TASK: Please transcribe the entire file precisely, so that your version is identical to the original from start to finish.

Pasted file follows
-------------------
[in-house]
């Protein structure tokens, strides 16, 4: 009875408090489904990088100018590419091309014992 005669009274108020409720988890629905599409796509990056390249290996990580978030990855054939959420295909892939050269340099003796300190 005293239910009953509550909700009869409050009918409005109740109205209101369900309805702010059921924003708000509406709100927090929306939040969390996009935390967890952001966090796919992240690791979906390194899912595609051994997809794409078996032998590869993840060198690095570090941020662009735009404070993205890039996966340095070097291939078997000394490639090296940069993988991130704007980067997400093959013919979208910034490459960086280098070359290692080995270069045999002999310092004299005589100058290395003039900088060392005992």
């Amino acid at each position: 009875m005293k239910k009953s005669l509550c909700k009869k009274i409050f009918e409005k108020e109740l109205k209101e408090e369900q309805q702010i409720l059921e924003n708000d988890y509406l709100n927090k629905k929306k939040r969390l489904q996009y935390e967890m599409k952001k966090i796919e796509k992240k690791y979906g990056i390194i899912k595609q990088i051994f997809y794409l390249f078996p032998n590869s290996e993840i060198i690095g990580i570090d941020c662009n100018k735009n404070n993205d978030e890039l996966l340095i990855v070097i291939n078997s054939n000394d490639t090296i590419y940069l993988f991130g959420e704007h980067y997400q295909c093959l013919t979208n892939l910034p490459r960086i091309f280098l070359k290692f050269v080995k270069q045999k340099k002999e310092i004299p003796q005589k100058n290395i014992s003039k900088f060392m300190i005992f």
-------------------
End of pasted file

[in-house]
């Protein structure tokens, strides 16, 4: 009875408090489904990088100018590419091309014992 005669009274108020409720988890629905599409796509990056390249290996990580978030990855054939959420295909892939050269340099003796300190 005293239910009953509550909700009869409050009918409005109740109205209101369900309805702010059921924003708000509406709100927090929306939040969390996009935390967890952001966090796919992240690791979906390194899912595609051994997809794409078996032998590869993840060198690095570090941020662009735009404070993205890039996966340095070097291939078997000394490639090296940069993988991130704007980067997400093959013919979208910034490459960086280098070359290692080995270069045999002999310092004299005589100058290395003039900088060392005992």
């Amino acid at each position: 009875m005293k239910k009953s005669l509550c909700k009869k009274i409050f009918e409005k108020e109740l109205k209101e408090e369900q309805q702010i409720l059921e924003n708000d988890y509406l709100n927090k629905k929306k939040r969390l489904q996009y935390e967890m599409k952001k966090i796919e796509k992240k690791y979906g990056i390194i899912k595609q990088i051994f997809y794409l390249f078996p032998n590869s290996e993840i060198i690095g990580i570090d941020c662009n100018k735009n404070n993205d978030e890039l996966l340095i990855v070097i291939n078997s054939n000394d490639t090296i590419y940069l993988f991130g959420e704007h980067y997400q295909c093959l013919t979208n892939l910034p490459r960086i091309f280098l070359k290692f050269v080995k270069q045999k340099k002999e310092i004299p003796q005589k100058n290395i014992s003039k900088f060392m300190i005992f």